But use of PACs to boost candidate fundraising numbers has in the past come under legal scrutiny. Former gubernatorial candidate Rory Reid was fined $25,000 in 2011 after it was discovered his campaign had set up a main umbrella PAC that took in more than $900,000 in contributions and dispersed them to more than 90 smaller PACs (all registered at the same Las Vegas address), which in turn contributed the maximum amount allowable to Reid’s campaign.
Though on a much smaller scale, the contributions from Cannizzaro’s PAC to her campaign appear to fit a similar bill.
Here’s how it happened: On March 31, the “Majority 2020” PAC received two separate $5,000 contributions from the campaign accounts of two Democratic state senators — Brooks and Woodhouse. Those are the only contributions the PAC has received this year.
Then, the Majority 2020 PAC reported making two expenditures on its most recent quarterly campaign finance report — $5,000 to the campaign of state senate candidate Roberta Lange on April 24, and $5,000 to Cannizzaro’s campaign on June 26.
But both Brooks and Woodhouse have previously contributed the maximum amount allowable under state law ($10,000) to Cannizzaro’s 2020 re-election campaign in the years and months prior.
Brooks made his donations in four chunks between late 2017 and 2020, with the total amount of contributions equaling out to $10,000. Woodhouse has also maxed out contributions to Cannizzaro’s campaign; a $618.85 contribution in February 2018, another $5,000 in September 2019 and finally a $4,381.15 contribution in December 2019.
Usually, contributions from a PAC to an individual candidate’s campaign account would not raise any eyebrows, as legislator-led PACs typically take in money from a variety of sources and not just other legislators.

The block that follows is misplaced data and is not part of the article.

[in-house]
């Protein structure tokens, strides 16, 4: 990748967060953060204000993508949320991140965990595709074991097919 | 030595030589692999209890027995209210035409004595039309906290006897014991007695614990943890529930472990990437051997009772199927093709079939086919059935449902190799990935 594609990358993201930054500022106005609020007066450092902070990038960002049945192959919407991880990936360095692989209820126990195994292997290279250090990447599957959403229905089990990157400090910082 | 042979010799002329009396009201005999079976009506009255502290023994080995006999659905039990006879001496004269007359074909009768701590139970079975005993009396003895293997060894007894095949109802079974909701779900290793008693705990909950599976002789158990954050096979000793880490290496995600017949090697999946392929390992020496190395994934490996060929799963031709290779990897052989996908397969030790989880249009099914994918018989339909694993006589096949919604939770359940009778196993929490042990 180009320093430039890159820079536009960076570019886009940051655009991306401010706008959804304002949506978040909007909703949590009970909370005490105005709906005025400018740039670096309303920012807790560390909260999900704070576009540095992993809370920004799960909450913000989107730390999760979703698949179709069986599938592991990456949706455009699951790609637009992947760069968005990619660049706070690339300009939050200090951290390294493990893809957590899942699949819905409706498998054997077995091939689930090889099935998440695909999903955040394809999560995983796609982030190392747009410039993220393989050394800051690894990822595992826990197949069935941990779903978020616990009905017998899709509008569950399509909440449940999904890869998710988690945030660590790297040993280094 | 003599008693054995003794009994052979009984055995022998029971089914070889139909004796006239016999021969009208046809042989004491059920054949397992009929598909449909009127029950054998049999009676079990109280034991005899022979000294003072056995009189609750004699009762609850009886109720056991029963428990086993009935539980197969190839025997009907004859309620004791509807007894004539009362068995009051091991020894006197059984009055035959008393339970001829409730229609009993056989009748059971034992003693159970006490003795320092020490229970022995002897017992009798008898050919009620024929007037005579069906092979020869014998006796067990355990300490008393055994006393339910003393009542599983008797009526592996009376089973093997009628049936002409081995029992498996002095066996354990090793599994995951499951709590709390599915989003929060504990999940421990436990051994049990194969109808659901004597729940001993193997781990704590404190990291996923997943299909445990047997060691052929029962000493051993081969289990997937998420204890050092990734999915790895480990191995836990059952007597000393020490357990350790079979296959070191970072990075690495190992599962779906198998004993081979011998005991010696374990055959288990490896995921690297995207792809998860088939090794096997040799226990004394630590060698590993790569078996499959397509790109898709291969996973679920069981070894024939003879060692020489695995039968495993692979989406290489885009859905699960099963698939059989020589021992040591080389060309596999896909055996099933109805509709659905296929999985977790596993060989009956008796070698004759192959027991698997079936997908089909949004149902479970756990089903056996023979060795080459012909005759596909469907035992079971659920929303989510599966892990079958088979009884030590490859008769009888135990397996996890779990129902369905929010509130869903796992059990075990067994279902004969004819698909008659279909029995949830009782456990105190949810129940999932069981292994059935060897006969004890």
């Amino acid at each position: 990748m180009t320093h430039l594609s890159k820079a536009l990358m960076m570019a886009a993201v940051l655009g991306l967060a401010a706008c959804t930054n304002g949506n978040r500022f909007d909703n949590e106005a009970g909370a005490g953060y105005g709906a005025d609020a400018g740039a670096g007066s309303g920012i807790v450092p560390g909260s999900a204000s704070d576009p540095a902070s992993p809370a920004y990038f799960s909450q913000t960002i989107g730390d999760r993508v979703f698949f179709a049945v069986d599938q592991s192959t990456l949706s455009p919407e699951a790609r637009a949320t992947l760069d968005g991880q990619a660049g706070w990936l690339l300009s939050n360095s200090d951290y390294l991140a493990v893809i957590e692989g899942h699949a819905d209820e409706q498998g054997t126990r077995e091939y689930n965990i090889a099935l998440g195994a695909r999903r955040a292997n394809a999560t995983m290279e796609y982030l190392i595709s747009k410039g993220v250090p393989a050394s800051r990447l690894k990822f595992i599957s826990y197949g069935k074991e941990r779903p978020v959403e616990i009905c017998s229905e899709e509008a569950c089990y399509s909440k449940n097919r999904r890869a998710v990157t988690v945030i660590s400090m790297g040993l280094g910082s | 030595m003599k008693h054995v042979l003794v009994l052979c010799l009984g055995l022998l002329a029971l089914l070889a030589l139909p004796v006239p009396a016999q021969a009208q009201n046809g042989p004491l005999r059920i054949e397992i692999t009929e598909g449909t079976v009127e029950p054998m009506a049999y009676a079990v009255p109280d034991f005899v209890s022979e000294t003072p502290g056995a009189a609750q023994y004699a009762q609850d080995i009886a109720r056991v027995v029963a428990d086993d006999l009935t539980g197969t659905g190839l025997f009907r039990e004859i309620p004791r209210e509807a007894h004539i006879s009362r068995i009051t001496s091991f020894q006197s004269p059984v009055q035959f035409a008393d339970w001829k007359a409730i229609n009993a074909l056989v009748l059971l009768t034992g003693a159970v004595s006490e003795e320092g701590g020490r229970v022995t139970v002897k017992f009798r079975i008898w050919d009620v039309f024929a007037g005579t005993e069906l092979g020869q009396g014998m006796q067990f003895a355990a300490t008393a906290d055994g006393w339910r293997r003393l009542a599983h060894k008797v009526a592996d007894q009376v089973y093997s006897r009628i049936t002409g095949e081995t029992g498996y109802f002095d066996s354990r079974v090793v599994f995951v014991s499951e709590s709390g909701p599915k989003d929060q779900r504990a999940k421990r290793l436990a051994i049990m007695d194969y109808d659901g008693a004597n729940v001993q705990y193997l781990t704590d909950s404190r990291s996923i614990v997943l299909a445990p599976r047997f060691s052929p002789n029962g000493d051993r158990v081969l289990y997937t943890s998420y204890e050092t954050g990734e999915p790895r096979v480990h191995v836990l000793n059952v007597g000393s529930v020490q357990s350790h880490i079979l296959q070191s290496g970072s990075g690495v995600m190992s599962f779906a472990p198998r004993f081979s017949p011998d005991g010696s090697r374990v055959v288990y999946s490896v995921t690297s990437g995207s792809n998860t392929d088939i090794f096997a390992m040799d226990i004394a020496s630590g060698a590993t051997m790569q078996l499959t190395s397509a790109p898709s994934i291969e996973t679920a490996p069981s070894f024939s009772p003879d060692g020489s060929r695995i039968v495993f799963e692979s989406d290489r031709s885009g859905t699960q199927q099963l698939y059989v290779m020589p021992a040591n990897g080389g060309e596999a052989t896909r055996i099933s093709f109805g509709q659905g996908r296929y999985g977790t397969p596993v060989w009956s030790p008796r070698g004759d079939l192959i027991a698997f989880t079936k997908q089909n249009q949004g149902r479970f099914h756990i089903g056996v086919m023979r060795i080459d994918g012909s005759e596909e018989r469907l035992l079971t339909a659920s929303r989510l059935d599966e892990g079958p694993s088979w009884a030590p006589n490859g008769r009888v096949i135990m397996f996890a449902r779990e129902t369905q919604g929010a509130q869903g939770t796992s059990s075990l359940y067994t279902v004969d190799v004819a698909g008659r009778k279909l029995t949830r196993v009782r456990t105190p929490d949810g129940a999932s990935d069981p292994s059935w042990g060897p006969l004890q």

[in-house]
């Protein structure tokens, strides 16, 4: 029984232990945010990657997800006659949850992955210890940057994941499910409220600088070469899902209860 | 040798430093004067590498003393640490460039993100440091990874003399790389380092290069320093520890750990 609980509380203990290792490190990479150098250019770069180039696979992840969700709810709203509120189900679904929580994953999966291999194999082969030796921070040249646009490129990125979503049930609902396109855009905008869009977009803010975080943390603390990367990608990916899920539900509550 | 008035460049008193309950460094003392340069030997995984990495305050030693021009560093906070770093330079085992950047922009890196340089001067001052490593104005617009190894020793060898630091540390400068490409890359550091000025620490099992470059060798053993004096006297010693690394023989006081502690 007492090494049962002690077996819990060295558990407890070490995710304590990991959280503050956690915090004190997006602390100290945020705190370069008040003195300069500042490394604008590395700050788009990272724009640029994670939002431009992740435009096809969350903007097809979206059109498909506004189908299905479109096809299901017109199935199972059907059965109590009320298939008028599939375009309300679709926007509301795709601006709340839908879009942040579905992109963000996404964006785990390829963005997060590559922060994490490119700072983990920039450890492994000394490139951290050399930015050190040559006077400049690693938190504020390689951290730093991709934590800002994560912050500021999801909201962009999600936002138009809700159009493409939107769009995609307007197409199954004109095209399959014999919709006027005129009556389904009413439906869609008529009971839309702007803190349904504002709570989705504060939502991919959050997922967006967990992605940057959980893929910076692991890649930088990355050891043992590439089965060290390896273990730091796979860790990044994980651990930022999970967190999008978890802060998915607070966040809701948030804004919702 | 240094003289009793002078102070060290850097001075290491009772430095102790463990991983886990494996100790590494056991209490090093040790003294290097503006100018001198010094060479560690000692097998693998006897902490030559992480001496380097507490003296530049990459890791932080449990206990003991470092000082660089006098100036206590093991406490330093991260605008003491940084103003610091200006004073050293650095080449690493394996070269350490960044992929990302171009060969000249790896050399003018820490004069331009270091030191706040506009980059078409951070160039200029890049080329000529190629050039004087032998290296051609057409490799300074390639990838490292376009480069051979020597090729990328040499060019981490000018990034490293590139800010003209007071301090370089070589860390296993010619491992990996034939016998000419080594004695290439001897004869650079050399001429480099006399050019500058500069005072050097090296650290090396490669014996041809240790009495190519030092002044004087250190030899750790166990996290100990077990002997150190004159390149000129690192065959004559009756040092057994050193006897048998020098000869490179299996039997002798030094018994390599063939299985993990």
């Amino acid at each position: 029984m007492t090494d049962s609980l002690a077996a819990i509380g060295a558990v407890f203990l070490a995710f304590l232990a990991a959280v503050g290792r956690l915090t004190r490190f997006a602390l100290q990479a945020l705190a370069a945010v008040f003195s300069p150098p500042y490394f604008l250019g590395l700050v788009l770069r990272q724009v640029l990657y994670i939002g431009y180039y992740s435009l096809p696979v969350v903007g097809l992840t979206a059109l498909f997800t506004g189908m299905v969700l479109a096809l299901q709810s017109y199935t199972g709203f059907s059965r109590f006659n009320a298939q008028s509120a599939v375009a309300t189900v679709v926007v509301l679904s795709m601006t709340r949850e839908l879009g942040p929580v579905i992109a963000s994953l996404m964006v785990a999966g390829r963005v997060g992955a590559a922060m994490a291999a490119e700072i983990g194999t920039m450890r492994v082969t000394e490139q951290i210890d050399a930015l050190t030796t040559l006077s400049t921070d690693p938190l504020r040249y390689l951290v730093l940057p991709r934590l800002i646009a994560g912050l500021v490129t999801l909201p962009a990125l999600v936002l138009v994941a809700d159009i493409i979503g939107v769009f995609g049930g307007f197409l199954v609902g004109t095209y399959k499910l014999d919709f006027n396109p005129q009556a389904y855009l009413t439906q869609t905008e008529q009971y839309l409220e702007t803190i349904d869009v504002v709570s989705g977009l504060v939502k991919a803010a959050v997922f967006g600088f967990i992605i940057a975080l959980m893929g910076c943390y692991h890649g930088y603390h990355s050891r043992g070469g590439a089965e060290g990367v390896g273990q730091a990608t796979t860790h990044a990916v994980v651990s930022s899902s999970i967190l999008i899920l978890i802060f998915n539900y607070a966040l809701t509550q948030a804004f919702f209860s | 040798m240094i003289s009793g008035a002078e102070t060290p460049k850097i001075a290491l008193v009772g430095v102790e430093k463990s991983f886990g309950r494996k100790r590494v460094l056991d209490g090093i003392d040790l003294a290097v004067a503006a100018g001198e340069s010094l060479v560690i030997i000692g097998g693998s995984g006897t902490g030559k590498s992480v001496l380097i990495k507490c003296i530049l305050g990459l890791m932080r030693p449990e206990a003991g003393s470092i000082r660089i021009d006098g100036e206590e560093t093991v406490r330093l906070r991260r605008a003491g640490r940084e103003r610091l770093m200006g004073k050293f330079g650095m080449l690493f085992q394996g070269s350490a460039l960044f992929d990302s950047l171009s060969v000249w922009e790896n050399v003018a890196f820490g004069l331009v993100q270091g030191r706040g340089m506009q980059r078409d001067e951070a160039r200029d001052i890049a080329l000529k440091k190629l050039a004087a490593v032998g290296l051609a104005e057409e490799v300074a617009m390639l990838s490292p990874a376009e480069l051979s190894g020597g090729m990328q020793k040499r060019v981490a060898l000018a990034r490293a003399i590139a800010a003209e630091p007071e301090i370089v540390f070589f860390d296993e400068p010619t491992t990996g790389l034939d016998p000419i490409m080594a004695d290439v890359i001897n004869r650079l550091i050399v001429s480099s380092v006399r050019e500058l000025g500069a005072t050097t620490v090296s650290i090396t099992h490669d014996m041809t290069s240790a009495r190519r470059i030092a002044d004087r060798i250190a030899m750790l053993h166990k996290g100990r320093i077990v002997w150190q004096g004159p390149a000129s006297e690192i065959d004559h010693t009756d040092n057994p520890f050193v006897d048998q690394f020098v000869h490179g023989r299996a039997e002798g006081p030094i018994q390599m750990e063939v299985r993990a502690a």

While PACs are not required to report their cash on hand, publicly reported campaign finance totals indicate that the “Majority 2020” PAC only had about $716 in its account at the start of 2020 — meaning that the contributions to Cannizzaro had to have come from either Brooks or Woodhouse’s campaign accounts.
Both Brooks and Woodhouse also donated $5,000 to Lange’s campaign last year, so an additional $5,000 contribution would not put them over the legal limit. Brooks, however, did contribute another $5,000 to Lange through his “Brunch in Nevada PAC” in April and June 2020.
The Majority 2020 PAC has been operational since at least the 2012 campaign cycle, and has been used as a vehicle by Senate Democratic leaders to direct funding to their most in-need candidates. The PAC (then known as Majority 2016) distributed $30,000 to three state Senate candidates during the 2018 campaign cycle, for example.
Cannizzaro narrowly won election to her Las Vegas-area Senate District in 2016, defeating former Assemblywoman Victoria Seaman by slightly more than 1,000 votes out of more than 56,000 cast. Cannizzaro is facing off against Republican attorney and first-time candidate April Becker in the November 2020 election.
Updated on July 23 at 11:42 a.m. to include a comment from Sen. Joyce Woodhouse.